Syria Pulse

Syria’s al-Bab opens first Turkish-backed DMV

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Article Summary
Turkey has backed the establishment of a department of motor vehicles in al-Bab in the Euphrates Shield area, where all vehicles will be registered and inspected to ensure road safety.

ALEPPO, Syria — In cooperation with local police and general security agencies, the local council of al-Bab in the Euphrates Shield area in the northeastern Aleppo countryside opened Aug. 19 a department of motor vehicles to register motor vehicles and issue license plates. An affiliated motor vehicle inspection department was also established to ensure all vehicles in al-Bab are registered and conform to road and safety regulations, even vehicles previously registered with the regime.

Lt. Abdul Qader Haj Omar, head of the department of motor vehicles, told Al-Monitor, “This experience is the first of its kind in the Euphrates Shield area. It aims to limit the chaotic spread of unregistered public and private vehicles with no license plates. This department will equally help organize traffic in the city as license plates will make it easier to catch those who violate the traffic law and protect citizens’ private cars and motorcycles. Car theft will decrease as it would be easier for the police to find registered vehicles and pursue thieves.”

He added, “We started with registering and licencing police motor vehicles. We will then move to the local council’s vehicles. We will start registering and licensing civilian vehicles by Sept. 15. The vehicles’ owners will pay a registration fee of 200 Turkish liras [$31] for a two-year registration at the local council's financial office.”

The license plate is renewable every two years once the vehicle passes inspection again.

Haj Omar noted, “The licence plates will be color-coded. Police vehicles will have blue plates, the local council’s will be green and civilian vehicles will have white plates.”

These plates are in Arabic and Turkish, as they are Turkish-made and sent over to the vehicle registration department where they are printed by a machine also provided by Turkey.

He added, “We have a Turkish official overseeing the process at the department of motor vehicles. We are trying to learn from his experience in this field in Turkey as much as possible. We hope that such departments would open in all opposition-held cities and villages in the Euphrates Shield area.”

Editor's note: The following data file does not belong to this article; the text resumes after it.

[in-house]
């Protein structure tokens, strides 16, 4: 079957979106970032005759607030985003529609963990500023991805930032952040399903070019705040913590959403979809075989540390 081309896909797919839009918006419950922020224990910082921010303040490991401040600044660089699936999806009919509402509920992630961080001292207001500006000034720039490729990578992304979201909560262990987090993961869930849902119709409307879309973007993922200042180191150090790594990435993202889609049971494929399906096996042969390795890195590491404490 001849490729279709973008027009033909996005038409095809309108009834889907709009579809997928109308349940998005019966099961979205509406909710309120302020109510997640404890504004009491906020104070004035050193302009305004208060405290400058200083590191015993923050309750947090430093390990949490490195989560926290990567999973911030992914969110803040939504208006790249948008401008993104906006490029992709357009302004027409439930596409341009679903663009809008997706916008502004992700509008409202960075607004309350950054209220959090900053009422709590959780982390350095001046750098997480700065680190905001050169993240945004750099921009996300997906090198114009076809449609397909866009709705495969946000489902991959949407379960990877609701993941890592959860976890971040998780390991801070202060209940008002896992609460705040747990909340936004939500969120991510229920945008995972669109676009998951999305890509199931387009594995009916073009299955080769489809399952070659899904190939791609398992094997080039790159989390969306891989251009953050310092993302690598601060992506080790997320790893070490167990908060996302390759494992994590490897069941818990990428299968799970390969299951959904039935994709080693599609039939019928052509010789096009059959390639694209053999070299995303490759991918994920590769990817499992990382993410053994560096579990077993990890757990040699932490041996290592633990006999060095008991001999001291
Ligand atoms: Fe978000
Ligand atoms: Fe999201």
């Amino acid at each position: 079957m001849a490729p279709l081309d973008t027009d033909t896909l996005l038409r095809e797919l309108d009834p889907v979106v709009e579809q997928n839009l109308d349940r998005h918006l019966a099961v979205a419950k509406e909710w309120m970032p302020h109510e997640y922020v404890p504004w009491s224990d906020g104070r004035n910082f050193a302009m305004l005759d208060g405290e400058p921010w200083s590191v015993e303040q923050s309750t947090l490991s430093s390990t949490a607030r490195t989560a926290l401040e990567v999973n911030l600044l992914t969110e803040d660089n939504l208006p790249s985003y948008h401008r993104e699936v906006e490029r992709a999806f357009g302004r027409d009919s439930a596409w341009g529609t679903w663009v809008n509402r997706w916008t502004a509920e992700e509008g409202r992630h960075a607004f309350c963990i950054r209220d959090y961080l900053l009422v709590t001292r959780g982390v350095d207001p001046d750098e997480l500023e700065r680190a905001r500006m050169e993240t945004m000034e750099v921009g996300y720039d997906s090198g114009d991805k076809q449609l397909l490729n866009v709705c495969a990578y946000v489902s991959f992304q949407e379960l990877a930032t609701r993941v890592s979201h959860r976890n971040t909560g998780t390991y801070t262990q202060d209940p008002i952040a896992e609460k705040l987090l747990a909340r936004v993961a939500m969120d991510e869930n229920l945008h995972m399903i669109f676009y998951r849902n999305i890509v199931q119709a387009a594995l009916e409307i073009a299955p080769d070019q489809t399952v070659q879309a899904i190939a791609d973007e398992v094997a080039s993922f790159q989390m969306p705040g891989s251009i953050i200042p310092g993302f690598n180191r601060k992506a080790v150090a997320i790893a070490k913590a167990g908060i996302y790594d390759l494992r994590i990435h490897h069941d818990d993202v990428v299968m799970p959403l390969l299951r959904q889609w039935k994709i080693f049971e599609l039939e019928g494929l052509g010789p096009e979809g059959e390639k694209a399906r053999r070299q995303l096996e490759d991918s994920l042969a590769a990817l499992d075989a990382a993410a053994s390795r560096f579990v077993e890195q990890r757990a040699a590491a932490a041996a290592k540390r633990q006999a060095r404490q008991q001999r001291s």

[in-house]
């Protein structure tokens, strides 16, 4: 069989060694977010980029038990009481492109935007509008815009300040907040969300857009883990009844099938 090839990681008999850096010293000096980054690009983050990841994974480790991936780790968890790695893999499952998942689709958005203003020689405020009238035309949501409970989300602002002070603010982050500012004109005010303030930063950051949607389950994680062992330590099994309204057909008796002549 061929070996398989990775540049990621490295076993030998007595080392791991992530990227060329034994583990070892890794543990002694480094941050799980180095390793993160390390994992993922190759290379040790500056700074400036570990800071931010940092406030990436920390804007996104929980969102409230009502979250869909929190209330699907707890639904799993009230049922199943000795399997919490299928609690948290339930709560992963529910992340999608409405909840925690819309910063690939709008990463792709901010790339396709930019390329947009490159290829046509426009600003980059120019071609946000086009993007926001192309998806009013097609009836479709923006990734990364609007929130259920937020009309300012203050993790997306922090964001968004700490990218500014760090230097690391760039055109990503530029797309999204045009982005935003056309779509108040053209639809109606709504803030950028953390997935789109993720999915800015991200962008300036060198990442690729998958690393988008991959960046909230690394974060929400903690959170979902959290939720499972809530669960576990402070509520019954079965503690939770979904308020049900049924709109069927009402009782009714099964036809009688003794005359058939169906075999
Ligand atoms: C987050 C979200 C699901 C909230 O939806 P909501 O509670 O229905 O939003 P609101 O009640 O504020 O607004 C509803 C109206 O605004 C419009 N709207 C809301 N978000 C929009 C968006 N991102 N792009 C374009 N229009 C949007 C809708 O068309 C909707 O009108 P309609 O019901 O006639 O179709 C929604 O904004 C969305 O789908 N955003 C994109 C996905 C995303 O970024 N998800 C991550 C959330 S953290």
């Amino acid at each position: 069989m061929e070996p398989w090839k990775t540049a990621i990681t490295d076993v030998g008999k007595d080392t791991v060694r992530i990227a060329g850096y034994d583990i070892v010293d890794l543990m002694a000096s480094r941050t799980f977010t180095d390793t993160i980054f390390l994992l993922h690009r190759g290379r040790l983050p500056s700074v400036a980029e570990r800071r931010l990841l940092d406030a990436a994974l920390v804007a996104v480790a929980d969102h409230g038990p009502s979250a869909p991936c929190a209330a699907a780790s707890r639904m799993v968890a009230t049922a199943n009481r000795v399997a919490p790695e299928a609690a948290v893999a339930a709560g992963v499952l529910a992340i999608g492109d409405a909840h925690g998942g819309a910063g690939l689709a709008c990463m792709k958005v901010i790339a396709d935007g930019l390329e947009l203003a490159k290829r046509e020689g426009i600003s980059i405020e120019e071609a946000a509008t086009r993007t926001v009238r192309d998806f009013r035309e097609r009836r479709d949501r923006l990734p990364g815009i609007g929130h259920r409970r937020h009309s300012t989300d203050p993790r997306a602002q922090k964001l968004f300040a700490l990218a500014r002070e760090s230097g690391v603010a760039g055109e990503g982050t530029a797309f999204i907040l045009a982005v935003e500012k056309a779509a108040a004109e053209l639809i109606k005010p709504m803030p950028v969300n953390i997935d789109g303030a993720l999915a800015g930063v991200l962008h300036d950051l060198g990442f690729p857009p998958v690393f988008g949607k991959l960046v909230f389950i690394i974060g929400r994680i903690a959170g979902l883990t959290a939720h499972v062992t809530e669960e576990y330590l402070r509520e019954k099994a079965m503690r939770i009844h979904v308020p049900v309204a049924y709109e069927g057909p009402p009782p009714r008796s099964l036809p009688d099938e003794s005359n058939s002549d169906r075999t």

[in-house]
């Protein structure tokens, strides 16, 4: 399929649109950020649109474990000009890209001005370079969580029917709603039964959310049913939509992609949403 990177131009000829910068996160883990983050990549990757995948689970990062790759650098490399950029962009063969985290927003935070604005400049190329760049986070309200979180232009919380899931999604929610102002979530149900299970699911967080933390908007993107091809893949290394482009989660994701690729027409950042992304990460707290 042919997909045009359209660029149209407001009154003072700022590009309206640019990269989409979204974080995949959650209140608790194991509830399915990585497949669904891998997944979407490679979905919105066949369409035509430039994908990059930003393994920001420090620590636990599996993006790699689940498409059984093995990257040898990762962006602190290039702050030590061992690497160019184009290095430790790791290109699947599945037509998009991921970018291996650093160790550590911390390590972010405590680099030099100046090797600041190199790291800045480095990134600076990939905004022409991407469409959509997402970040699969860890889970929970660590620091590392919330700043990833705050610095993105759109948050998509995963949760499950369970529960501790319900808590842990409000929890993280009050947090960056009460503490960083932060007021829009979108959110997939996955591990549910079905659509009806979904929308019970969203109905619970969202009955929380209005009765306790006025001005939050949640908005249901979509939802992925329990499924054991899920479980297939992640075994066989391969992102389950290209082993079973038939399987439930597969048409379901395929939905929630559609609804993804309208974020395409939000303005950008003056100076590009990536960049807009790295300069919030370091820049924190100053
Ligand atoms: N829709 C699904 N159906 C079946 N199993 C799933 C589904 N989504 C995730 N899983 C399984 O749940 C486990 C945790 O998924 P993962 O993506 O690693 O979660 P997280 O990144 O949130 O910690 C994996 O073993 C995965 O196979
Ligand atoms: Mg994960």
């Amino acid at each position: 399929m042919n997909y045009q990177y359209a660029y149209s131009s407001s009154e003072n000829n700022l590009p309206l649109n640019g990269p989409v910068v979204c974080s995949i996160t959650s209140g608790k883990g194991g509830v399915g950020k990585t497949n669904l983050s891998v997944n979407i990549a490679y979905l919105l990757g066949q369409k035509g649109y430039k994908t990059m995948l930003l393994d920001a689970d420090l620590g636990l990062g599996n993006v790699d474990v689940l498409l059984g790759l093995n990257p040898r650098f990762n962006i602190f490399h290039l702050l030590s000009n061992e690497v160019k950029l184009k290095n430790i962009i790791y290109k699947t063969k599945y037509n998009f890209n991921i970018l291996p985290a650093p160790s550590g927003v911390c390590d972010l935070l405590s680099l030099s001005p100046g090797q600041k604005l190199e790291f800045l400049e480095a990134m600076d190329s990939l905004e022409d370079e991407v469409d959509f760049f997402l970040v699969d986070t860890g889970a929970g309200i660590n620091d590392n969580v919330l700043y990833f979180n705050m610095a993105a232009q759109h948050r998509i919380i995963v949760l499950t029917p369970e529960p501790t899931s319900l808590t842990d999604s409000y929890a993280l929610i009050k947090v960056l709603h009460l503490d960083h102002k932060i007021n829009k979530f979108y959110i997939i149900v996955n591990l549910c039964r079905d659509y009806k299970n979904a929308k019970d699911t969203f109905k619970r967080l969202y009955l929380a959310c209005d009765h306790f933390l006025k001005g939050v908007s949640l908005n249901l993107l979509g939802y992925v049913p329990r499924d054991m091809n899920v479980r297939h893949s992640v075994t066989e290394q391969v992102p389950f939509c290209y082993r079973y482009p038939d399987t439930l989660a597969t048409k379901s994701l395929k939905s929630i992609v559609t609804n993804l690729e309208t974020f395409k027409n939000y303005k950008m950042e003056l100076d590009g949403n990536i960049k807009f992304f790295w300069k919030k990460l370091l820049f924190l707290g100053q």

Al-Bab’s department of motor vehicles is supported by Turkey, which covers all the employees’ salaries and equipped the building used by the department and provided supervisors to train the Syrian employees.

The opposition-held Euphrates Shield area hasn’t had a traffic administration for the registration of vehicles since the beginning of 2012, after Aleppo’s northern and northeastern countrysides were no longer under regime control. Thousands of unregistered, used cars enter the opposition-held areas from Europe through Turkey.

The Turkish government, which backs the police and general security agencies in the Euphrates Shield area, has established traffic departments in the area with the aim of controlling traffic, reducing theft, proving ownership and controlling traffic safety. In this context, the local police in al-Bab began registering vehicles in cooperation with al-Bab’s local council. Similar departments will be established in the rest of the Euphrates Shield area in the coming period.

Deputy head of the department of motor vehicles Lt. Abdul Qader Osman told Al-Monitor, “We plan on registering all the vehicles and motorcycles by the end of 2018. This will make police work easier and significantly help regulate traffic.”

Meanwhile, Abdul Rahman Qassem, a car dealer in the Euphrate Shield area, told Al-Monitor, “Vehicle registration will reflect positively on us as car dealers. We can now license the cars imported through Turkey, which means the demand on cars will increase in the coming period.”

The Turkish government is expected to establish more departments of motor vehicles in Azaz, Jarablus, Marea and al-Rai in the Euphrates Shield area by the end of 2018, which would facilitate security, limit car theft, organize traffic and catch criminals rigging cars more easily.

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Khaled al-Khateb is a Syrian journalist and former lecturer in the Geography Department of the University of Aleppo.

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